Here is a post mortem of a previous attempt: https://​​distill.pub/​​2021/​​distill-hiatus/​​

• META: Do you think you could edit this comment to include...

1. The number of questions, and aggregated predictions per question?

2. The information on extremized geometric mean you computed below (I think it is not receiving as much attention due to being buried in the replies)?

3. Possibly a code snippet to reproduce the results?

• You are right and I should be more mindful of this.

I have reformulated the main equations using only commonly known symbols, moved the equations that were not critical for the text to a footnote and added plain language explanations to the rest.

(I hope it is okay that I stole your explanation of the geometric mean!)

• I mean in the past people were underconfident (so extremizing would make their predictions better). Since then they’ve stopped being underconfident. My assumption is that this is because the average predictor is now more skilled or because more predictors improves the quality of the average.

Gotcha!

The bias isn’t that more questions resolve positively than users expect.

Oh I see!

• but also the average predictor improving their ability also fixed that underconfidence

What do mean by this?

Metaculus has a known bias towards questions resolving positive

Oh I see!

It is very cool that this works.

One thing that confuses me—when you take the geometric mean of probabilities you end up with . So the pooled probability gets slighly nudged towards 0 in comparison to what you would get with the geometric mean of odds. Doesn’t that mean that it should be less accurate, given the bias towards questions resolving positively?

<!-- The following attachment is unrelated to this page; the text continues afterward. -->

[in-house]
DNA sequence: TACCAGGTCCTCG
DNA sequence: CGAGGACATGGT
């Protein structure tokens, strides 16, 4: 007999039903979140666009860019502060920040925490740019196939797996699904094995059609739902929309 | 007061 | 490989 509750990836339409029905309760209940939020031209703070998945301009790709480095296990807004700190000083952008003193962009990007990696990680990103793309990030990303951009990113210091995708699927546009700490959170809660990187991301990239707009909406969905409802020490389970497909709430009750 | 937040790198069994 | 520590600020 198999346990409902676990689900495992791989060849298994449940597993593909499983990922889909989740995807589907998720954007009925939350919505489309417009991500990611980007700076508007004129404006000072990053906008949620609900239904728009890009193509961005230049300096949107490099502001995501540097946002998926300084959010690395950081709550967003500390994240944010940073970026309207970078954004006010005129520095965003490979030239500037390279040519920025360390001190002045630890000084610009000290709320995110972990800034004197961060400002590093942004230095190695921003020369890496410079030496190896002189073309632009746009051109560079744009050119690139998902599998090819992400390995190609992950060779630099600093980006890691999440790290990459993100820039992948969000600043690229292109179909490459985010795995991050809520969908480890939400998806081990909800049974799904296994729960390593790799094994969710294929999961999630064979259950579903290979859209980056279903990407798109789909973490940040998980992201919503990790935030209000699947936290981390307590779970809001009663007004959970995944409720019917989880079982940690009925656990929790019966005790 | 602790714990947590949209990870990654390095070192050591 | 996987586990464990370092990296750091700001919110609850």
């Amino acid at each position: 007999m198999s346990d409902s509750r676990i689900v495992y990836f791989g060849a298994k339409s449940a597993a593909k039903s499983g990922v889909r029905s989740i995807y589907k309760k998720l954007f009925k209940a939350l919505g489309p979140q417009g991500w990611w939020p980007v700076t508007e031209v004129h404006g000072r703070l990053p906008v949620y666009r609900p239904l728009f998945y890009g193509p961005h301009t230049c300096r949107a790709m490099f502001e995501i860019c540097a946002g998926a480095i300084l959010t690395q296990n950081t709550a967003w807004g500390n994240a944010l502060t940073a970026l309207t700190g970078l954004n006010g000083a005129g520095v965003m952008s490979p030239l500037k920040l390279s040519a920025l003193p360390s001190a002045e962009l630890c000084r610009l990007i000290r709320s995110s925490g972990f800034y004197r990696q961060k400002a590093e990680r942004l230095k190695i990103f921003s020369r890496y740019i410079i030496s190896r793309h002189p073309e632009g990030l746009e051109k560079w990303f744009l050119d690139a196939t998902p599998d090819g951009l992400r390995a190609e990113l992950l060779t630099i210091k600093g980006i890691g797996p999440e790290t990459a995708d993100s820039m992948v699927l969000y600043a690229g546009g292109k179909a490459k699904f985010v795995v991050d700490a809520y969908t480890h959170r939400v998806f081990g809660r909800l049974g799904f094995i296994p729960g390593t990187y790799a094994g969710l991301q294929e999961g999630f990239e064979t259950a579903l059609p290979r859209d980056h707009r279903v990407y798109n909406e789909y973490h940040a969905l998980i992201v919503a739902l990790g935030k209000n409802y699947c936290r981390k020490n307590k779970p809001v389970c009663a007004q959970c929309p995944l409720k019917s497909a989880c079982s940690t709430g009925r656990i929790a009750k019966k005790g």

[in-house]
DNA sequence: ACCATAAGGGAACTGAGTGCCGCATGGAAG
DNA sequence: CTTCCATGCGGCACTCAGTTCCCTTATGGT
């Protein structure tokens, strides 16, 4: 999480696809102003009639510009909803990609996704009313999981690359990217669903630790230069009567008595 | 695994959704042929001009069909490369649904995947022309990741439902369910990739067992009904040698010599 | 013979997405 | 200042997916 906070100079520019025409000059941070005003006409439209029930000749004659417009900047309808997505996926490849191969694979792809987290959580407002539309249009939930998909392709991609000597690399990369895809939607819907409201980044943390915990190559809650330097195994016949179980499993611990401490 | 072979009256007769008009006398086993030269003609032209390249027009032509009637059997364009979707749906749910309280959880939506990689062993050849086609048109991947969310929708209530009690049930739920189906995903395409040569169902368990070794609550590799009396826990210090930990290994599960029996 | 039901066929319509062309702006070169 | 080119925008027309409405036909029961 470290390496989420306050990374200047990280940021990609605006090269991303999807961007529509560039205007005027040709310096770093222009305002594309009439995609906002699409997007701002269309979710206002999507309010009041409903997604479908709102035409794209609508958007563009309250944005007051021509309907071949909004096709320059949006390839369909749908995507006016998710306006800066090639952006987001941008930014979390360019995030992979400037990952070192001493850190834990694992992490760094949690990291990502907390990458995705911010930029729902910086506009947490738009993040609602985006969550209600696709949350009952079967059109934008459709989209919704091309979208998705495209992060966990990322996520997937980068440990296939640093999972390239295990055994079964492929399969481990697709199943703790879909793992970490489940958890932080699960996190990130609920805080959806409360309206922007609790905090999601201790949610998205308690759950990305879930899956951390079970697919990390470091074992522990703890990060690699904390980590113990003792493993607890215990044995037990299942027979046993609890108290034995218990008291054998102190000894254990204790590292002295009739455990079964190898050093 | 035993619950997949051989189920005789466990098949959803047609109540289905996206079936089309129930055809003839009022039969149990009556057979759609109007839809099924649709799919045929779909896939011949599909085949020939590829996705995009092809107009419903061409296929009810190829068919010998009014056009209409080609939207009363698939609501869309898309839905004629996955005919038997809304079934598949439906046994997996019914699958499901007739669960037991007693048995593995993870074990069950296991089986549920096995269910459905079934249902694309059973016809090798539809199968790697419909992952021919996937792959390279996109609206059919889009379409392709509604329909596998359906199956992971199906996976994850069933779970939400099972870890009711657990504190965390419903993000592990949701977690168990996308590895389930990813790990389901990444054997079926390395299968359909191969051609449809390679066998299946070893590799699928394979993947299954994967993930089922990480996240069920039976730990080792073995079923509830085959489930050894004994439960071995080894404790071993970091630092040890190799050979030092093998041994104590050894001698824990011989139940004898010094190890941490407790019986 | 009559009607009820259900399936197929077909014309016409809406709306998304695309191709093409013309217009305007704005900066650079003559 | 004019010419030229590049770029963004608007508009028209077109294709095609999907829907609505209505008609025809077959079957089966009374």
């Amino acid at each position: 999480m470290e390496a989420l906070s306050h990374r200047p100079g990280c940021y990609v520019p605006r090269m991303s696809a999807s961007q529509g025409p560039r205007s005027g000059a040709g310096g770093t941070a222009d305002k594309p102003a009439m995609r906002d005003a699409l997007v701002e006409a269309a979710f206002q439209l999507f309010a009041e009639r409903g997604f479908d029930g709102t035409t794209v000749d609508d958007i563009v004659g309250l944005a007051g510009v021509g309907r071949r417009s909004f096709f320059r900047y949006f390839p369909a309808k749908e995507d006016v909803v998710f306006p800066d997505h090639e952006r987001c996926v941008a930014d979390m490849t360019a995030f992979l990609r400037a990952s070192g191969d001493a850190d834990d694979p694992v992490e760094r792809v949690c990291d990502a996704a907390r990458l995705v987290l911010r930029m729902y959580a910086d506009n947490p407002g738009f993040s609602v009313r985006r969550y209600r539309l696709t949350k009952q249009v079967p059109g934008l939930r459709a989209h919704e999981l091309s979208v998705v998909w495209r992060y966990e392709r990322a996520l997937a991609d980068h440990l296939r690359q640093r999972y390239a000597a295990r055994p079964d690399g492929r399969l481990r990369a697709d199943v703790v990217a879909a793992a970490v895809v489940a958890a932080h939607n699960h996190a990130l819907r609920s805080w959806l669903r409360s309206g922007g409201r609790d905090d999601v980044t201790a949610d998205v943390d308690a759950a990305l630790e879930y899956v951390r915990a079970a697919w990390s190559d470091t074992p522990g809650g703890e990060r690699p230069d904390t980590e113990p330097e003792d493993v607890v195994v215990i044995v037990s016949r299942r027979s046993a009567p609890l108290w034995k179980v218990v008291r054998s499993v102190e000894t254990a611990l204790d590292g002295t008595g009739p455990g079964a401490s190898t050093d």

What am I missing?

# When pool­ing fore­casts, use the ge­o­met­ric mean of odds

3 Sep 2021 9:58 UTC
76 points
• Thank you for the superb analysis!

This increases my confidence in the geo mean of the odds, and decreases my confidence in the extremization bit.

I find it very interesting that the extremized version was consistently below by a narrow margin. I wonder if this means that there is a subset of questions where it works well, and another where it underperforms.

One question /​ nitpick: what do you mean by geometric mean of the probabilities? If you just take the geometric mean of probabilities then you do not get a valid probability—the sum of the pooled ps and (1-p)s does not equal 1. You need to rescale them, at which point you end with the geometric mean of odds.

Unexpected values explains this better than me here.

• Thank you!

The freedom for side projects is the best—though I should warn other people here than having a supportive supervisor who is okay with this is crucial.

I have definitely heard more than one horror story from colleagues who were constantly fighting their supervisors on the direction of their research, and felt they had little room for side projects.